Oats and oat-based innovations possess a significant global potential for Finnish food industry. Therefore, we want to understand the impact of oat cultivars and oat crop batches on oat processability and quality which may challenge the increase in oat consumption and export. In the OatHow project funded by Business Finland, an extensive Finnish consortium will produce new information on oat-based raw materials for the development of novel oat innovations by means of both research and business development.
Thanks to its health-promoting properties, oats have attracted a lot of well-deserved attention. In Finland, oats are applied to more diverse uses than before as a raw material for innovative food products. Finland is one of the world's biggest oats producers. At present, the Finnish oats consumption per capita is about 7.3 kg, and the consumption is increasing by some 10% a year.
The growing global interest in oat products gives oat producing countries like Finland an opportunity to enter on the global oats trade and oat products market with significant volumes. However, the product development is held back by insufficient understanding of how the quality and composition of oat crop batches affects the oat processability and end product quality. The lack of practical indicators of oat quality and applicability to various food processes is a global challenge.
"Consumers are looking for new and health beneficial products that are produced in a sustainable way, so there really is great export potential for high-quality oat products made by the Finnish food industry," says Emilia Nordlund, the coordinator of the OatHow project at VTT.
In addition to the oat cultivar, the quality characteristics of oats are affected by the growth conditions during the crop year. The varying quality of oat crop batches causes difficulties for the industry, when there is no knowledge on how the production processes should be adjusted in accordance with the ingredient quality: the dough sticks to mixing bowls, unnecessary waste is generated, and the end product may not meet consumer expectations.
As far as wheat and malt barley are concerned, the food industry can deal with the variation, because established analysis methods that measure the material quality to predicting the composition of the crop batches have been existing for a long time. The purpose of the OatHow project, based on collaboration between research institutes and universities studying oats and industries using oats in their products, is to find similar globally relevant analysis methods for oats as well. The idea is to make it easy for the producers to select the oat ingredient that best suits the product. New analysis methods can also be used for ensuring the quality of oat crop batches in grain trade.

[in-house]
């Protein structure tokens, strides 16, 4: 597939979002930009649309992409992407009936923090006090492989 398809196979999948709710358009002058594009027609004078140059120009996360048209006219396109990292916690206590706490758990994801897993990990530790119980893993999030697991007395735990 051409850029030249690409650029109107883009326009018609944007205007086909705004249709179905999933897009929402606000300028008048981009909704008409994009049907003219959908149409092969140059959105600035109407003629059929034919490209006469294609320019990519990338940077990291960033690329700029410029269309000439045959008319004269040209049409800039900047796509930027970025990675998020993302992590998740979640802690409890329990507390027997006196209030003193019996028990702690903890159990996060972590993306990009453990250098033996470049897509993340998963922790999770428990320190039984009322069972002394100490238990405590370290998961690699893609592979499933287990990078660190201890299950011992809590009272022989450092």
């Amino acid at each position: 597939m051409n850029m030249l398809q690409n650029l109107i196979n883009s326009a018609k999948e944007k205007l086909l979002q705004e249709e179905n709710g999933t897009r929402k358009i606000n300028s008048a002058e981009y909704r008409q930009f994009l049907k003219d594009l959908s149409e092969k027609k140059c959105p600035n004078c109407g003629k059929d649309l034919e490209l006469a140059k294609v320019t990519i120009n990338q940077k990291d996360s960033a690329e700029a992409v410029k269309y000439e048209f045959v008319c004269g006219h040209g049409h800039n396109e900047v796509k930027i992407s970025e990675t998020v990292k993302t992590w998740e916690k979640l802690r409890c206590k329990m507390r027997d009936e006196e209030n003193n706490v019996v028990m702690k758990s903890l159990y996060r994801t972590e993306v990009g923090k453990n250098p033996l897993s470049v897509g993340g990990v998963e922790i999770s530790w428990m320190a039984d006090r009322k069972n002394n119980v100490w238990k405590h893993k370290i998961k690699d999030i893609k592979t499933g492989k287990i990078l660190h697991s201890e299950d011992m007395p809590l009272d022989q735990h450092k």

The project focuses particularly on finding links between the processability of oats and the properties measured from oat materials. The project studies what kind of parameters (e.g. chemical composition and physical characteristics) need to and can be measured from oat crop batches to make it possible for the processors to make decisions on the processing methods and oats applicability to different food processes. The processing quality is examined by testing the effect of distinct oats on quality parameters of various foods from solid to moist product types.
The research is based on large volumes of data measured from grains. By using modern tools based on, for example, machine learning, it is possible to distinguish weak signals from the data that indicate dependencies between measured parameters. This will help us become aware of what kind of factors should be measured from the raw material when we want to know whether the specific oat batch is suited for bakery products or dairy alternatives, for example. The expected outcomes of the OatHow project are based on Finland's excellent reputation as an oats expert and adapter of advanced technologies, and thus, the project should bring new feasible tools for oat users globally. In addition, the project enables to identify the strengths of the Finnish oats in comparison to oats grown elsewhere.
OatHow is part of a project entity funded by Business Finland that consists of a public research project and four parallel company projects starting simultaneously (Valio, Fazer, Helsinki Mills and Boreal Plant Breeding Ltd). In addition to Business Finland and the research partners involved, the funding providers for the OatHow project include nine companies representing the oat chain from field to table (Avena, Kinnusen Mylly, Lantmännen Agro, Myllyn Paras, Plantanova, Polar Glucan, Raisio, Vaasan, Viking Malt).
The research and development work is implemented by four research teams working together: VTT (Emilia Nordlund as a project responsible leader), the University of Turku (Kaisa Linderborg), the University of Helsinki (Tuula Sontag-Strohm) and Natural Resources Institute Finland Luke (Veli Hietaniemi).
The OatHow project coordinated by VTT will be carried out in 2019–2020 as part of Business Finland's Food from Finland 2.0 funding scheme with a total budget of EUR 2 million.